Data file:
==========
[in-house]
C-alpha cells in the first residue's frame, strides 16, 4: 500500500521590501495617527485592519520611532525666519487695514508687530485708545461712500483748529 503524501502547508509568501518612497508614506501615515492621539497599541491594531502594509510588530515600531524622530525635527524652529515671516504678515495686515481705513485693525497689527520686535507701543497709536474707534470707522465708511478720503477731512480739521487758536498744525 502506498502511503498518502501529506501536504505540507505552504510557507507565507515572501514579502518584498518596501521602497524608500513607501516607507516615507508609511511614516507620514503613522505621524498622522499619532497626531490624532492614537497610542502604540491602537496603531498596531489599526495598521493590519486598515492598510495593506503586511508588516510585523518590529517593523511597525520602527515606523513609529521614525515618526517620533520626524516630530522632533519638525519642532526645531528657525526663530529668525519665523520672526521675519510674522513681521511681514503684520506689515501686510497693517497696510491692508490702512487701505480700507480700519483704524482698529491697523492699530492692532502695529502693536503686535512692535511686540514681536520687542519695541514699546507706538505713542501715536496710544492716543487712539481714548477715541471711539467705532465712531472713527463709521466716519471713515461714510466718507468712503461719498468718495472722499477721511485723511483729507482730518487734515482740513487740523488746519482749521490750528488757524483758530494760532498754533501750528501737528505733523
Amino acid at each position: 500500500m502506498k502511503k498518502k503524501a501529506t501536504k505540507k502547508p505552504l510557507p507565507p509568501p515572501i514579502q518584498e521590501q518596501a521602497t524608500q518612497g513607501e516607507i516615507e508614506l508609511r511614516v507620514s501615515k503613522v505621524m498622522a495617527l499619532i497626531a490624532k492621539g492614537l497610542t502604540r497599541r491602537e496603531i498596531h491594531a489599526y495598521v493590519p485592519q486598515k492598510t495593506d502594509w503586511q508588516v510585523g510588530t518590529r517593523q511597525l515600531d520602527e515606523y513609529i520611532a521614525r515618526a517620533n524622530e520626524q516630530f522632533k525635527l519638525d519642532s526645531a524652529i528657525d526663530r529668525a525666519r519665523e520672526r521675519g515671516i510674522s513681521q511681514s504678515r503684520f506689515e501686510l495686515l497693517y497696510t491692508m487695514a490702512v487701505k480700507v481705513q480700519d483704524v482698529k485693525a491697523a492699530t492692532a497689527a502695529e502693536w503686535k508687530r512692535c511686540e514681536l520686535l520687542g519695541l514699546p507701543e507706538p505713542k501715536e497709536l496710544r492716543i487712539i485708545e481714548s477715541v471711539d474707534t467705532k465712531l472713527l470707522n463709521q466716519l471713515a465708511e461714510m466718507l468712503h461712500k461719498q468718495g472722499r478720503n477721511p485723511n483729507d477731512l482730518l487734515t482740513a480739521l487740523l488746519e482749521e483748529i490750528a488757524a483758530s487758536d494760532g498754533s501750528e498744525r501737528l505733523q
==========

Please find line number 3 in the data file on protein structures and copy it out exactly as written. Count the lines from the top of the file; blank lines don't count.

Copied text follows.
Amino acid at each position: 500500500m502506498k502511503k498518502k503524501a501529506t501536504k505540507k502547508p505552504l510557507p507565507p509568501p515572501i514579502q518584498e521590501q518596501a521602497t524608500q518612497g513607501e516607507i516615507e508614506l508609511r511614516v507620514s501615515k503613522v505621524m498622522a495617527l499619532i497626531a490624532k492621539g492614537l497610542t502604540r497599541r491602537e496603531i498596531h491594531a489599526y495598521v493590519p485592519q486598515k492598510t495593506d502594509w503586511q508588516v510585523g510588530t518590529r517593523q511597525l515600531d520602527e515606523y513609529i520611532a521614525r515618526a517620533n524622530e520626524q516630530f522632533k525635527l519638525d519642532s526645531a524652529i528657525d526663530r529668525a525666519r519665523e520672526r521675519g515671516i510674522s513681521q511681514s504678515r503684520f506689515e501686510l495686515l497693517y497696510t491692508m487695514a490702512v487701505k480700507v481705513q480700519d483704524v482698529k485693525a491697523a492699530t492692532a497689527a502695529e502693536w503686535k508687530r512692535c511686540e514681536l520686535l520687542g519695541l514699546p507701543e507706538p505713542k501715536e497709536l496710544r492716543i487712539i485708545e481714548s477715541v471711539d474707534t467705532k465712531l472713527l470707522n463709521q466716519l471713515a465708511e461714510m466718507l468712503h461712500k461719498q468718495g472722499r478720503n477721511p485723511n483729507d477731512l482730518l487734515t482740513a480739521l487740523l488746519e482749521e483748529i490750528a488757524a483758530s487758536d494760532g498754533s501750528e498744525r501737528l505733523q